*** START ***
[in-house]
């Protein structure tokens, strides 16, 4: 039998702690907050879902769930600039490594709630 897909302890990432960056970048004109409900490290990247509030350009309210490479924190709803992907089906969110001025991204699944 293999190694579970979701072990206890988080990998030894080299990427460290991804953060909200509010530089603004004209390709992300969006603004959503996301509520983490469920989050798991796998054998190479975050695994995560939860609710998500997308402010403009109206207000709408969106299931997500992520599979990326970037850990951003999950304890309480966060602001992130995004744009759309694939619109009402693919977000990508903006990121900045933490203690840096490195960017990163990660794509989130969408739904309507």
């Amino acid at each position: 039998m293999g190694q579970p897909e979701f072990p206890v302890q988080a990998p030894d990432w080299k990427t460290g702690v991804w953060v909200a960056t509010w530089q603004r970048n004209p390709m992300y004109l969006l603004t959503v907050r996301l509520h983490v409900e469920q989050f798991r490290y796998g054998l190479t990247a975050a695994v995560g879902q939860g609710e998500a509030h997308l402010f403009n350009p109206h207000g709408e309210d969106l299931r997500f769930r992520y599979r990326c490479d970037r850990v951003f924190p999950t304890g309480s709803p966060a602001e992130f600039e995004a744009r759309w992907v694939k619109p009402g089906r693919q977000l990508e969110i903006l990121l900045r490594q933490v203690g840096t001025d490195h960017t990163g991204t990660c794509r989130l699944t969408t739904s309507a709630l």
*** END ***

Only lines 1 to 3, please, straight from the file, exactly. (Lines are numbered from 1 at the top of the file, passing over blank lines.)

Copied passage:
[in-house]
């Protein structure tokens, strides 16, 4: 039998702690907050879902769930600039490594709630 897909302890990432960056970048004109409900490290990247509030350009309210490479924190709803992907089906969110001025991204699944 293999190694579970979701072990206890988080990998030894080299990427460290991804953060909200509010530089603004004209390709992300969006603004959503996301509520983490469920989050798991796998054998190479975050695994995560939860609710998500997308402010403009109206207000709408969106299931997500992520599979990326970037850990951003999950304890309480966060602001992130995004744009759309694939619109009402693919977000990508903006990121900045933490203690840096490195960017990163990660794509989130969408739904309507």
């Amino acid at each position: 039998m293999g190694q579970p897909e979701f072990p206890v302890q988080a990998p030894d990432w080299k990427t460290g702690v991804w953060v909200a960056t509010w530089q603004r970048n004209p390709m992300y004109l969006l603004t959503v907050r996301l509520h983490v409900e469920q989050f798991r490290y796998g054998l190479t990247a975050a695994v995560g879902q939860g609710e998500a509030h997308l402010f403009n350009p109206h207000g709408e309210d969106l299931r997500f769930r992520y599979r990326c490479d970037r850990v951003f924190p999950t304890g309480s709803p966060a602001e992130f600039e995004a744009r759309w992907v694939k619109p009402g089906r693919q977000l990508e969110i903006l990121l900045r490594q933490v203690g840096t001025d490195h960017t990163g991204t990660c794509r989130l699944t969408t739904s309507a709630l």